TaskRabbit creates a platform where freelancers can complete small tasks. Tasks vary from assembling IKEA furniture to making customer service phone calls.
Uber is founded, connecting drivers and riders through their app.
WeWork launches, offering individuals and businesses with the option to lease individual desks and small offices by the day or month.
UK employees are granted the right to request flexible work schedules after 26 weeks of continuous, full-time employment.
As the gig economy continues to grow, the biggest companies continue to rise to the top and either merge with, or acquire, their competitors.
We’ve already seen Uber acquire Careem in order to expand their presence in the Middle East. We’ve already seen Grubhub merge with Seamless. We’ve witnessed Elance and oDesk merge together in order to become Upwork. So we can only expect that more mergers and acquisitions will take place in the next few years.
The scooter rental industry is on the verge of this as we speak. There has been talk about Uber buying Lime scooters or Bird and Lime scooters merging together to form one company. Both Lime and Bird are reportedly having difficulties with cash flow, so the chances of them both surviving without raising new capital or merging with another company are low.
The more companies that merge, the less competition there will be. And that could mean big trouble for gig workers – especially for those that currently work for both companies (as many gig workers do).
Most businesses experience a fluctuation in their need for employees. Hiring cycles vary from business to business, and it’s one reason why workers have to endure lay-offs from time to time. But companies across the board are starting to figure out that hiring freelancers is a cheaper and more effective way to run their business.
Businesses everywhere are starting to embrace the concept of hiring freelance talent. Not only is this a perfect way to deal with fluctuations in work, but it allows businesses to save money on hiring salaried employees. Freelancers and independent contractors don’t receive benefits, health insurance, or paid time off.
Remote work, freelance work, and contract work is changing not only how, but where people work. Without the confines of a traditional office, workers have the flexibility to perform their work from anywhere they want. This will surely lead to an increase in globalization.
Globalization of the work force is two-fold. It allows companies to hire teams of people that live in other cities and countries, allowing you to access a much greater pool of talent. It allows workers the chance to move to a different city or spend a month or two living in another part of the world. Globalization goes hand-in-hand with remote gig work, and it’s a benefit to both businesses and workers.
While gig economy workers tend to have a better work-life balance, and while getting out of a noisy office can help those of us with anxiety, it’s still easy to feel lonely and isolated when you work independently. As the number of gig workers rises, there is likely to be more demand for social activities to replace those in-office interactions.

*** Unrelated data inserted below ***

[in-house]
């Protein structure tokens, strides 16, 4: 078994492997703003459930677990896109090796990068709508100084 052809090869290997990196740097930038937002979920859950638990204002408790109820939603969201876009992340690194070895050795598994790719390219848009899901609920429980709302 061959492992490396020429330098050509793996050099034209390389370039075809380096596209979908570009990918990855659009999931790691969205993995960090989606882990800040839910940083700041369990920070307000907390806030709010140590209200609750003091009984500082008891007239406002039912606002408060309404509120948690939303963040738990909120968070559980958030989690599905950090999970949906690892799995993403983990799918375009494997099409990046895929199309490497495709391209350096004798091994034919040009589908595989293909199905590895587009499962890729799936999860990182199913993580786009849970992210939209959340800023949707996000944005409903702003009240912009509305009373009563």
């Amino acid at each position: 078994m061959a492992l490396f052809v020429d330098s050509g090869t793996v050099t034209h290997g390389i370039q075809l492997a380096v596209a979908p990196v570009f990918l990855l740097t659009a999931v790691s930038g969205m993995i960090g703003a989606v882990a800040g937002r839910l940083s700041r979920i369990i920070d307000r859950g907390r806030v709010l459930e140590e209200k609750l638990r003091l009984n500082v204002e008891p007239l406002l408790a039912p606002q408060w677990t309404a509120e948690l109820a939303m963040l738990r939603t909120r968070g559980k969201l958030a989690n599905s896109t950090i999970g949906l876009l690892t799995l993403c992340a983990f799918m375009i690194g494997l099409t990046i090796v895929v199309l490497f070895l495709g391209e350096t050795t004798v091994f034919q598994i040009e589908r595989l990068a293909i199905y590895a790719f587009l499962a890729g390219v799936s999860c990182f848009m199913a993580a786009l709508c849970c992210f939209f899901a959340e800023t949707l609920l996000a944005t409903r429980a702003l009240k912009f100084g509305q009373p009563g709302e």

We’re already seeing this with WeWork. Not only does WeWork provide short-term office rentals, but it offers freelancers a chance to interact with people face to face. The freelancing platform Upwork is also jumping on this trend. Upwork now has local ambassadors who organize networking and social events in various cities.
Some companies in the gig economy make their workers verify their identity, pass background checks, and attend training sessions. HopSkipDrive, for example, requires that its drivers have at least 5 years of caregiving experience (since they drive kids). Papa Elder Care has location tracking built into their app to know where workers and clients are all at times.
As the gig economy grows, we expect that more companies will go above and beyond in order to make their services as safe and effective as possible. By preventing fraud and providing protection, both customers and workers will benefit.
As more and more people turn to the gig economy as a source of income, we’re seeing legislators trying to make significant changes to employment laws. In May 2019, the state assembly in California passed a bill that could have a big effect on the gig economy in that state. And it’s likely that there could be additional regulations and changes to come.
In short, the bill states that workers who perform services for hire are employees – not independent contractors. The bill is designed to protect workers’ rights, but it could seriously impact flexibility for workers – and that’s what the gig economy is all about.
It’s estimated that by 2020, more than 60 million American workers will play a role in the gig economy. Workers want flexibility. They want a work-life balance. They want to do work that they actually enjoy. And with technology, most people can do the job they want without having to be in a physical office.
The gig economy is growing around the world. And for the companies who haven’t yet gotten on board with hiring freelance talent and independent contractors, it’s time to start. Otherwise, those will be left behind.